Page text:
Sunday, January 24, 2016

Treated for cancer instead of MS, how this man’s body changed is unbelievable.


The 42 year old Steven Storey from England, used to compete in triathlons. He was fit, healthy and lived a 'normal', happy life. That was until one day in 2013 when everything changed.
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In 2013 Steven was crossing the road when his body seemed to give way. He didn't fall, but appeared to slump down and his body simply couldn't carry him any more. 
The next day Steven was submitted to hospital and diagnosed with Multiple Sclerosis (MS), a disease in which the nerve cells are damaged and disrupt the nervous system's communication. The results can affect the body physically, mentally and sometimes even psychiatrically. 
The disease progressed in Steven quickly and within 9 months he was no longer able walk or even hold a spoon and feed himself. He require acute care 24 hours per day. From Steven's T10 (the tenth thoracic vertebra) down, he had no sensation. "You could have stabbed me in my leg and I wouldn't have felt it." said Steven, as he described the lack of feeling from his waist down. 
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It was then that Steven started a HSCT (haematopoietic stem cell transplant) program - an intensive chemotherapy program normally used for cancer patients. Stem cells are extracted and harvested from the patient's own bone marrow and reintroduced into the bloodstream after chemo. The aim is to destroy the faulty immune system and essentially rebuild it with the stem cells.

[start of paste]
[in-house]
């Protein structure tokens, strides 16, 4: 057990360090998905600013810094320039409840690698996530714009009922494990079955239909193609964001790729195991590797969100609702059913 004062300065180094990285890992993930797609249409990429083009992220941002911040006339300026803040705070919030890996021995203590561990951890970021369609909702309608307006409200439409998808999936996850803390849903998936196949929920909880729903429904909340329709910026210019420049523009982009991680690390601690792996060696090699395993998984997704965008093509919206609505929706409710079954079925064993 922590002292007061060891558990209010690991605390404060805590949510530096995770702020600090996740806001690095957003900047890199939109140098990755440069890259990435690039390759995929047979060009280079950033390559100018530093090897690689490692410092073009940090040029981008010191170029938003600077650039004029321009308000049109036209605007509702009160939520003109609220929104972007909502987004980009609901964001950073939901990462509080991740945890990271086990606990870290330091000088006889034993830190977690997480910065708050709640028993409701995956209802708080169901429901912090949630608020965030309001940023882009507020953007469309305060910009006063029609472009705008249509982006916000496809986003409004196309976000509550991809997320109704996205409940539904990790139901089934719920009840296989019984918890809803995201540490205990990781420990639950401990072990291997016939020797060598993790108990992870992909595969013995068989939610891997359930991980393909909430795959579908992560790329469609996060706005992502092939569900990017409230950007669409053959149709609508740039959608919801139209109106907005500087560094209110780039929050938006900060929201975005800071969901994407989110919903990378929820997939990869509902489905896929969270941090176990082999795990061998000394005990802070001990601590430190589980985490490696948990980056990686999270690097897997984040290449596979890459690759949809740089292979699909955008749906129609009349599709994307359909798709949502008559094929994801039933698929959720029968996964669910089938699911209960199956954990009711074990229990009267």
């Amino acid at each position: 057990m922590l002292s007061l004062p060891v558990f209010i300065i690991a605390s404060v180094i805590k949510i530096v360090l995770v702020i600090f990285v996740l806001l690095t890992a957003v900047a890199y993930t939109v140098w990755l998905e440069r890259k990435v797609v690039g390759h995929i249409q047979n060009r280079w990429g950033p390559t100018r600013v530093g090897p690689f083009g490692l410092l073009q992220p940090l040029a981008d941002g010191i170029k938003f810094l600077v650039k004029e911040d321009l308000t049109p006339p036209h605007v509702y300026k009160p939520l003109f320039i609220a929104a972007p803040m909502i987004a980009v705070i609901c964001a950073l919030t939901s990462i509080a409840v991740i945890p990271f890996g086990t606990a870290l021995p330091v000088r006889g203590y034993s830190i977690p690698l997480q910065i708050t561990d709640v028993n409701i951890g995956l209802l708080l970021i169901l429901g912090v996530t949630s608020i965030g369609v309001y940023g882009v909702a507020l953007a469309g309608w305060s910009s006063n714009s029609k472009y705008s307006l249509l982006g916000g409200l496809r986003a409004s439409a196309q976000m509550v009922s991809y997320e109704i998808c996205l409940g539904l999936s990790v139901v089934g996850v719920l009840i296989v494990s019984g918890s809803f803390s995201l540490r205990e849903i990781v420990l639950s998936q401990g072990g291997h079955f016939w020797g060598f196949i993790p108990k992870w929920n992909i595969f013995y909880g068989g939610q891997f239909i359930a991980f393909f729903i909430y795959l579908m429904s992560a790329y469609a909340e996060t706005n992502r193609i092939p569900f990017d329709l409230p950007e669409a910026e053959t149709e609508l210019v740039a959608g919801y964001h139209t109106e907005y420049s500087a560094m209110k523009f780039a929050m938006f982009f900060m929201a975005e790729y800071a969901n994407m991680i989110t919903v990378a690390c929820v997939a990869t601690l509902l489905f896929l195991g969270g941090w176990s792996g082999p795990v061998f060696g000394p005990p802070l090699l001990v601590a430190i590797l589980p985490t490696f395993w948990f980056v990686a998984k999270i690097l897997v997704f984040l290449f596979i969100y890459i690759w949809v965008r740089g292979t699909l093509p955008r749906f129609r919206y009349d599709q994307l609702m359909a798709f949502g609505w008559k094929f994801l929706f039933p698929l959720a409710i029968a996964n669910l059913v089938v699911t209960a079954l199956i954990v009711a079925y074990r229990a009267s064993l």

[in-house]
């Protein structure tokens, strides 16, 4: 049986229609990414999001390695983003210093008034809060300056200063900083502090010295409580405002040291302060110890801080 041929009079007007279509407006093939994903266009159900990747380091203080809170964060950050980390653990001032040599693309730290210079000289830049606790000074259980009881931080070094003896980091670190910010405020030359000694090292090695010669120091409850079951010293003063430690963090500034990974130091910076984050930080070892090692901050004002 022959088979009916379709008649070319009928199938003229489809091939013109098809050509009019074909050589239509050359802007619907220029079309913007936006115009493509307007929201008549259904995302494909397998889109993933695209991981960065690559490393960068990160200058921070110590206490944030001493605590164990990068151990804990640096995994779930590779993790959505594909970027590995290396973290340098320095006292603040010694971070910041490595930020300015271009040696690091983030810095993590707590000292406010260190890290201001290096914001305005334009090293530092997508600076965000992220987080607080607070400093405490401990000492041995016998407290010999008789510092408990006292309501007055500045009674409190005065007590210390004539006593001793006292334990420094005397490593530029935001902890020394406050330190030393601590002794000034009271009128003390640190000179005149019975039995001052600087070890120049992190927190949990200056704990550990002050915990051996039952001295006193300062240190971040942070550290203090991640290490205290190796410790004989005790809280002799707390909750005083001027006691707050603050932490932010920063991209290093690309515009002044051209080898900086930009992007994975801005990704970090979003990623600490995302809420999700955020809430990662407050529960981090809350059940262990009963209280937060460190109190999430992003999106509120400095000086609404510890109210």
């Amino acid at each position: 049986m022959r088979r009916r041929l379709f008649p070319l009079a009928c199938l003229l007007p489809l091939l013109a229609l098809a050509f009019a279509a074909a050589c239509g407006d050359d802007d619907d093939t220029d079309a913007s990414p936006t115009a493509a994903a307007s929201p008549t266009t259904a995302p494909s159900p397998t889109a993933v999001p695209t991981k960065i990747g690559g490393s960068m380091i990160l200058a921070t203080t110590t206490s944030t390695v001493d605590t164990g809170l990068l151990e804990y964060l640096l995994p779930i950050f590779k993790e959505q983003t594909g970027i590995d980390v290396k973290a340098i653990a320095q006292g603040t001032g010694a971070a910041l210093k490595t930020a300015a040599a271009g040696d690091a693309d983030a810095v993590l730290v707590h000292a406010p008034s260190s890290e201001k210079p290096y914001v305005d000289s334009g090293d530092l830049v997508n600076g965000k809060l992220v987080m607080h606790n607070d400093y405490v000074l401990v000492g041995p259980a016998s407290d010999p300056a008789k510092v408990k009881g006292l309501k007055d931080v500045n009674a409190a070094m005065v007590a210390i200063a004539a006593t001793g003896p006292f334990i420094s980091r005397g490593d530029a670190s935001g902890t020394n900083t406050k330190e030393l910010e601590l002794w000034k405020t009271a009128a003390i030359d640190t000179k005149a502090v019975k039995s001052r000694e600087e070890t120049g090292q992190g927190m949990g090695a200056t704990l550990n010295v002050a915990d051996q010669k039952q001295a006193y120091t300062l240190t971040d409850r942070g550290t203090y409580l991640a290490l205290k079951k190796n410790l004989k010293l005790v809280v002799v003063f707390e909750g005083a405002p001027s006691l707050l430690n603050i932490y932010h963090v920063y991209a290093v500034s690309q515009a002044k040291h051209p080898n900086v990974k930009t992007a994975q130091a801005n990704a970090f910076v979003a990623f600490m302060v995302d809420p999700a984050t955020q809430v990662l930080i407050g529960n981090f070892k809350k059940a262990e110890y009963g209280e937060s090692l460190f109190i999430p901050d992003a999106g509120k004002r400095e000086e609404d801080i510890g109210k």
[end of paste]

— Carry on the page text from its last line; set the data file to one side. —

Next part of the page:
Within 9 days of beginning the treatment, Steven was able to wiggle his toes and after just 4 months he could stand again unaided. It was this regained feeling that motivated him so he made himself a goal: within a year he wanted to take part in another event. Amazingly, after just 10 months he completed a mile-long swim! And before the year is up he can also ride a bike! Steven's next big step is to walk. He can take a few wobbly steps but is keen to get his full mobility back.
Professor John Snowden, from the Royal Hallamshire Hospital commented "It’s clear we have made a big impact on patients’ lives, which is gratifying." 
It is currently believe that within one month of treatment the immune system runs at full potential again and that from then on patients begin to recover; that the treatment re-boots the immune system to a time before the onset of MS. Although there have been many positive results so far, including a blind woman regaining her sight, and patients treated more than 3 years ago are still showing no signs of relapse, this aggressive treatment still holds significant risks and may not be effective for all MS types. 
So could this be the answer? Could it be possible to reverse this horrible disability? We can only hope. Share Steven's story and this amazing, medical breakthrough, and show your support for those suffering. 
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